After the culinary fiasco of 2004, I approached this year’s Thanksgiving with some trepidation. My confidence was not bolstered when Xy finally read the creme bruleé recipe and asked the following immortal question:
What’s an egg yolk?
I couldn’t believe she was serious, but it turns out she’s never separated an egg before and couldn’t remember which part was which. Hint: The white is the part that turns white when you cook it. The yolk is the other part.
My main responsibility was the turkey. Here’s how I did it.
My original idea was to follow a recipe in the paper that called for slow-cooking turkey legs with mandarin oranges. However, as Thanksgiving Day approached we realized that our crockpot was not big enough to accommodate the six large legs Xy had purchased. Also, it seemed like a shame not to use the Big Green Egg for such an occasion. So I decided to change gears.
From Recipe Link I got the idea to brine the legs, something I’d never even heard of before.
Making the brine was easy: a gallon of water, a cup of salt, half a cup of brown sugar, a gallon of veggie stock. (Actually I didn’t use a full cup of salt. I used 3/4 cup and rounded it off with a 1/4 cup Tony Chachere’s creole seasoning.) Bring to a boil. Let it return to room temperature, then combine with a bunch of ice water and immerse the turkey legs. Put it in the fridge overnight.
In the morning I fired up the Big Green Egg, and got it about as hot as I ever have, over 900ºF, I think. Then I took it back down to something like 250º. I had a lot of pecan wood chips intermixed with the charcoal to impart a nice smoky flavor.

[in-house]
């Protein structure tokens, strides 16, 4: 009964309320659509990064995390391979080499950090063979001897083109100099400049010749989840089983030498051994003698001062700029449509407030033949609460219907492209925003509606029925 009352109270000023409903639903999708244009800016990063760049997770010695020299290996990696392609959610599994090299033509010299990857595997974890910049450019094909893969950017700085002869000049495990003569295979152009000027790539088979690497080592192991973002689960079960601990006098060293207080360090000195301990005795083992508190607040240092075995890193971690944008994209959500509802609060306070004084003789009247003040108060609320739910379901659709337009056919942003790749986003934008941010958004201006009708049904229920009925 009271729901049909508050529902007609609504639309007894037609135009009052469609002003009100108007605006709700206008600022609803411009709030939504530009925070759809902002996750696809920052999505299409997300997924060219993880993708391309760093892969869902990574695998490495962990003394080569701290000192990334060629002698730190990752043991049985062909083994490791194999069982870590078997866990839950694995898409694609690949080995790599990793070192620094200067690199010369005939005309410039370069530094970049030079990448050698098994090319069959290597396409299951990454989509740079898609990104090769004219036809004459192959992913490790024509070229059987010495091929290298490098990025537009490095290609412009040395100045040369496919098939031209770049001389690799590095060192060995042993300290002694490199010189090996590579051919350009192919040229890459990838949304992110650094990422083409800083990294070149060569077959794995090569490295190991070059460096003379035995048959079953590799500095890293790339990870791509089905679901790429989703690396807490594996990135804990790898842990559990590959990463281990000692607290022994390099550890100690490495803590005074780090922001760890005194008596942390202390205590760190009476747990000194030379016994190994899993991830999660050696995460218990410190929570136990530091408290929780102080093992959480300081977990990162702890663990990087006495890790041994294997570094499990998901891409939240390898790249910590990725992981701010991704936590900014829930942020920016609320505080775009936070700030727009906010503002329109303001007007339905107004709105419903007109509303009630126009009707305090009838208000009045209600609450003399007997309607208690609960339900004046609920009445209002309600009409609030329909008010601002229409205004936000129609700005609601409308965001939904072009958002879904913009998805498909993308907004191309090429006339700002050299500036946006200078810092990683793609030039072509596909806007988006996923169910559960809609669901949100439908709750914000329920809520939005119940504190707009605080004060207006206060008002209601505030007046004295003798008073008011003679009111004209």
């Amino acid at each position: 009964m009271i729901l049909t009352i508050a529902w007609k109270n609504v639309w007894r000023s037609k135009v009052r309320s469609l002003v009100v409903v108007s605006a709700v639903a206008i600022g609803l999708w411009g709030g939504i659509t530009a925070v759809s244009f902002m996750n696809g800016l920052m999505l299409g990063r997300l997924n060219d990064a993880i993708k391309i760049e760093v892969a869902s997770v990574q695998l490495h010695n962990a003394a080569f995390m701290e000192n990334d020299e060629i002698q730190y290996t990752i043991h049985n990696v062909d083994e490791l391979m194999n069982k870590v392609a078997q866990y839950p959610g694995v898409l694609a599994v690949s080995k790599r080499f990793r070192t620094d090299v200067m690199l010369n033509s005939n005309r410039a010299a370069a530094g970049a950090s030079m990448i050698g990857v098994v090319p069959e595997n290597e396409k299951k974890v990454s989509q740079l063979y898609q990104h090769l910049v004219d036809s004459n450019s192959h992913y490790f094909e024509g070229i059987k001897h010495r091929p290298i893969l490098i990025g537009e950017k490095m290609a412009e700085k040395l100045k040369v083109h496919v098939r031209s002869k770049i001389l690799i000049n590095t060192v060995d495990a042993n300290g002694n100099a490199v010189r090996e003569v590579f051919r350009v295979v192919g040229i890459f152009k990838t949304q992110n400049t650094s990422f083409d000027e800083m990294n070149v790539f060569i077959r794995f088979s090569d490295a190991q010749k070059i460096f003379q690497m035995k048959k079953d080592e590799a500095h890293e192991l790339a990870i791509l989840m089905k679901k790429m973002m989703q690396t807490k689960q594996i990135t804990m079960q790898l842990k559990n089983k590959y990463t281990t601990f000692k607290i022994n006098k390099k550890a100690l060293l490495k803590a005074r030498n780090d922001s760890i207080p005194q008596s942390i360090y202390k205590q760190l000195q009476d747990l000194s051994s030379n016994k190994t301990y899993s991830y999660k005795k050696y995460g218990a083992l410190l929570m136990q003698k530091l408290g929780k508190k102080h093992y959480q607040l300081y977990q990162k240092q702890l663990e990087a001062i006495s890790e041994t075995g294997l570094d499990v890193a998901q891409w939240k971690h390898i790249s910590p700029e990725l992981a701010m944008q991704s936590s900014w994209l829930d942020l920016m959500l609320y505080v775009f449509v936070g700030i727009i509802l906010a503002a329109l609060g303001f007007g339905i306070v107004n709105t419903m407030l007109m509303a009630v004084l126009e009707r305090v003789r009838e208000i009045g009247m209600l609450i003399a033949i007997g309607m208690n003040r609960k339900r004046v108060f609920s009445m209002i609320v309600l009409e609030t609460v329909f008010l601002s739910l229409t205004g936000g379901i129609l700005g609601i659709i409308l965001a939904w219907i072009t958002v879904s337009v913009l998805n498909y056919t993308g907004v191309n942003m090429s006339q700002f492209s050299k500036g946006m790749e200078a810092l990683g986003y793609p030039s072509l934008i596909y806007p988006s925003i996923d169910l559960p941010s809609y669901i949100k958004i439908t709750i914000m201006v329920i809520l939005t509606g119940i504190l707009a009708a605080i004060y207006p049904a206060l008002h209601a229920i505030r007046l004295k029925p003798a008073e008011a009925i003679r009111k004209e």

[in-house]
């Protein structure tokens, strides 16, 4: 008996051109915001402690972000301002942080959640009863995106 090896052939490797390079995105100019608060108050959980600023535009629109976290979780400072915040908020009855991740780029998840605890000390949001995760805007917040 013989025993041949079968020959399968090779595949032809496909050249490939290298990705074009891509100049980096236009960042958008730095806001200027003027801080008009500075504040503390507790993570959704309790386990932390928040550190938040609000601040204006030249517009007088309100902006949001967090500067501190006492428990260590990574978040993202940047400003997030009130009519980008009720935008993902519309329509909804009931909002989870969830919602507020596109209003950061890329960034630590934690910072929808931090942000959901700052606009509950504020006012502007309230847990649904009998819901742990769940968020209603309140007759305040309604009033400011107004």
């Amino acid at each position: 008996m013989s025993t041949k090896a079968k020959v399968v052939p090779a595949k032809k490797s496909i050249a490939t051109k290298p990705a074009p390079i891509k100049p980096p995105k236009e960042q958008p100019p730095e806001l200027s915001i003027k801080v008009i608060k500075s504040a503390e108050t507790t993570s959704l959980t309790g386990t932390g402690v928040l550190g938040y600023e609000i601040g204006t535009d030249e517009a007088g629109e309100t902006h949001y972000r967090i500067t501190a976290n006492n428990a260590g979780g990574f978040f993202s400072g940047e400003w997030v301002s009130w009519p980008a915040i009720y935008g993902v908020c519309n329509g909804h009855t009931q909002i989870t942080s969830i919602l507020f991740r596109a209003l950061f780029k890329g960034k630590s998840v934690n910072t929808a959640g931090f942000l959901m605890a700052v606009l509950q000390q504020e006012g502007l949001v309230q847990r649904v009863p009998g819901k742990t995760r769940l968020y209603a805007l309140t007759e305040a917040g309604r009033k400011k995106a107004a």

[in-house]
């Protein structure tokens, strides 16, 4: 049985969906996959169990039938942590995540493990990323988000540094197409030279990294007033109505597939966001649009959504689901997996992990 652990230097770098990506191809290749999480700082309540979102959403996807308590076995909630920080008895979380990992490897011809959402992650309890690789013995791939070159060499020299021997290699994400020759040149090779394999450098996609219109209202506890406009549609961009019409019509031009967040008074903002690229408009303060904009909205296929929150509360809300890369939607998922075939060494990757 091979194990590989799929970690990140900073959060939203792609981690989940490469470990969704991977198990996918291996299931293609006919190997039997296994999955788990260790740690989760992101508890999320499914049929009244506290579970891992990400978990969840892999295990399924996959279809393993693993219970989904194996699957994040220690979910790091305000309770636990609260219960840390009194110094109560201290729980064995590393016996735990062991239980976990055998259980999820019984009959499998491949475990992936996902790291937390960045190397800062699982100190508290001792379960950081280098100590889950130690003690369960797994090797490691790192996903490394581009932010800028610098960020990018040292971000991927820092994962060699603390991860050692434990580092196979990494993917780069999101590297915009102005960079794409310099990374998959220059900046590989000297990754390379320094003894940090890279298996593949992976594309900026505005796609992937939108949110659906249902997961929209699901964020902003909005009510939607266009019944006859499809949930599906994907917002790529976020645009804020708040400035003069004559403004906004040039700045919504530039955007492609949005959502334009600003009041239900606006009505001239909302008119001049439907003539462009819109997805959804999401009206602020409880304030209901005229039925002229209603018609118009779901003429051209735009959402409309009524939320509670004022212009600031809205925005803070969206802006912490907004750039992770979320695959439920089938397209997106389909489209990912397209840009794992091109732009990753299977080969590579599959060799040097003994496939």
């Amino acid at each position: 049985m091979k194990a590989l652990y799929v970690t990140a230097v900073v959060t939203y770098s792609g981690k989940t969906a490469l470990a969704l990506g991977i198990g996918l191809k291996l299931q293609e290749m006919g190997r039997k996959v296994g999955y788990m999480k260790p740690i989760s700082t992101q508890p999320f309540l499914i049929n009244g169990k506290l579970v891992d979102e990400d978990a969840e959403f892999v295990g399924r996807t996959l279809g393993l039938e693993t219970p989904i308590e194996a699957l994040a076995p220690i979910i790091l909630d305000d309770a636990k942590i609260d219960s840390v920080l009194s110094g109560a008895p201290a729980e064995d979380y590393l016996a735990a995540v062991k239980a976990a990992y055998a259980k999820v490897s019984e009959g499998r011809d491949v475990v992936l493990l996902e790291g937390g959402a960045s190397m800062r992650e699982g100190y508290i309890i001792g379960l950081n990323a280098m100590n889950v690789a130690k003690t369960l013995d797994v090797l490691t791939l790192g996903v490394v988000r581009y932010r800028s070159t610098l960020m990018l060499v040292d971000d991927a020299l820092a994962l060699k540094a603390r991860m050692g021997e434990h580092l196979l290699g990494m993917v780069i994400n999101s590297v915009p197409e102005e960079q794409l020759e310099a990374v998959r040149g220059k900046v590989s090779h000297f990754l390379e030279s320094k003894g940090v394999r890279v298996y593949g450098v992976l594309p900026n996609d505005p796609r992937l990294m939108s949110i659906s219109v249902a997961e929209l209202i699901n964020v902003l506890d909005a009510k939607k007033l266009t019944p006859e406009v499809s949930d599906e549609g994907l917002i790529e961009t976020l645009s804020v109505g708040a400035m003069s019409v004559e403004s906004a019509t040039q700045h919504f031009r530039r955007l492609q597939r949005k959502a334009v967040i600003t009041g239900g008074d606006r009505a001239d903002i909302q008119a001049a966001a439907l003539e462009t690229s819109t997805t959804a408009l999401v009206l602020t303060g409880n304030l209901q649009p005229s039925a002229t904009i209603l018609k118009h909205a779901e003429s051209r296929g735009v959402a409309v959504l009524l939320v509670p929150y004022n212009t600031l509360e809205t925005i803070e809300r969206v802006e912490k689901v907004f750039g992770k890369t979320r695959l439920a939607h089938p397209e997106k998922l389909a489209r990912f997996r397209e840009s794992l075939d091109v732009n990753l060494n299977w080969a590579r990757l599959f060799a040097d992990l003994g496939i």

I rinsed the brine off the legs and got them on the grill around 9:30 AM. Smoked ‘em for a good four hours. More like five probably. After the first two hours, I turned them and thought they looked a little dry, so I decided to concoct a mop. Returning to the mandarin orange idea, we made a glazing sauce out of fresh-squeezed satsuma juice and honey (and lemon and olive oil and butter and maybe some other stuff). I then turned and mopped the legs every half hour or so until it was time to eat.
They turned out well. In fact, they were so appetizing that even my vegetarian friends were tempted into sampling them.
But next year I’d like to try making them a little spicier. Maybe some more cayenne in the brine or the glaze.
Also on the menu: raw oysters (plus a few thrown on the grill) and oyster dressing and Xy’s famous cheeseball and herbed mashed potatoes and green bean casserole and cranberry sauce (with the “can lines still visible”) and sweet potato casserole and pumpkin pie and home-made thin mint cookies (even better than the Girl Scout version).
And of course, Xy’s key lime creme bruleé.
Despite several mishaps, she pulled it together, and it was delicious.
But mostly we were happy to enjoy the company of friends: Daisy and DJ and Anna and her daughter Lily and Christina from New York who joined us at the last minute.
Footnote: After the meal we eventually made a pilgrimage to a suburban cineplex to see American Gangster which turns out to be a perfect Thanksgiving flick.